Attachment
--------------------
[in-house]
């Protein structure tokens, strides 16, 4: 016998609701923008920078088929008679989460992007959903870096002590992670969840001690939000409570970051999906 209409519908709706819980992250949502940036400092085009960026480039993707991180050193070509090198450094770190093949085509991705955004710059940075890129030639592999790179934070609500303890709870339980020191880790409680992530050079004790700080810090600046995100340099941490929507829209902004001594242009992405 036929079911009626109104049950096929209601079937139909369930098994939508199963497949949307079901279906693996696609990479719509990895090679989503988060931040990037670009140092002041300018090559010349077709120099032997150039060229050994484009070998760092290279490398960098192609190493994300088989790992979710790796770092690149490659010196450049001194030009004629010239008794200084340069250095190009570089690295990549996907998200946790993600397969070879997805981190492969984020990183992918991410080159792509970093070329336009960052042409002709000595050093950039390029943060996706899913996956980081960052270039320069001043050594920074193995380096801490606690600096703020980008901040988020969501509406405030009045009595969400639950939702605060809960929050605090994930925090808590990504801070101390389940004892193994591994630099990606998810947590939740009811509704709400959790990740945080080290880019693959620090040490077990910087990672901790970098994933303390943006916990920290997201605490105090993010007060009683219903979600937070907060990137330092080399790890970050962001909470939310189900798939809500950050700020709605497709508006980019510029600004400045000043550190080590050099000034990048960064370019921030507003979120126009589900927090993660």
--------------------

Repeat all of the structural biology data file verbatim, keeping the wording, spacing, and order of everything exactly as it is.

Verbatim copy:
[in-house]
């Protein structure tokens, strides 16, 4: 016998609701923008920078088929008679989460992007959903870096002590992670969840001690939000409570970051999906 209409519908709706819980992250949502940036400092085009960026480039993707991180050193070509090198450094770190093949085509991705955004710059940075890129030639592999790179934070609500303890709870339980020191880790409680992530050079004790700080810090600046995100340099941490929507829209902004001594242009992405 036929079911009626109104049950096929209601079937139909369930098994939508199963497949949307079901279906693996696609990479719509990895090679989503988060931040990037670009140092002041300018090559010349077709120099032997150039060229050994484009070998760092290279490398960098192609190493994300088989790992979710790796770092690149490659010196450049001194030009004629010239008794200084340069250095190009570089690295990549996907998200946790993600397969070879997805981190492969984020990183992918991410080159792509970093070329336009960052042409002709000595050093950039390029943060996706899913996956980081960052270039320069001043050594920074193995380096801490606690600096703020980008901040988020969501509406405030009045009595969400639950939702605060809960929050605090994930925090808590990504801070101390389940004892193994591994630099990606998810947590939740009811509704709400959790990740945080080290880019693959620090040490077990910087990672901790970098994933303390943006916990920290997201605490105090993010007060009683219903979600937070907060990137330092080399790890970050962001909470939310189900798939809500950050700020709605497709508006980019510029600004400045000043550190080590050099000034990048960064370019921030507003979120126009589900927090993660």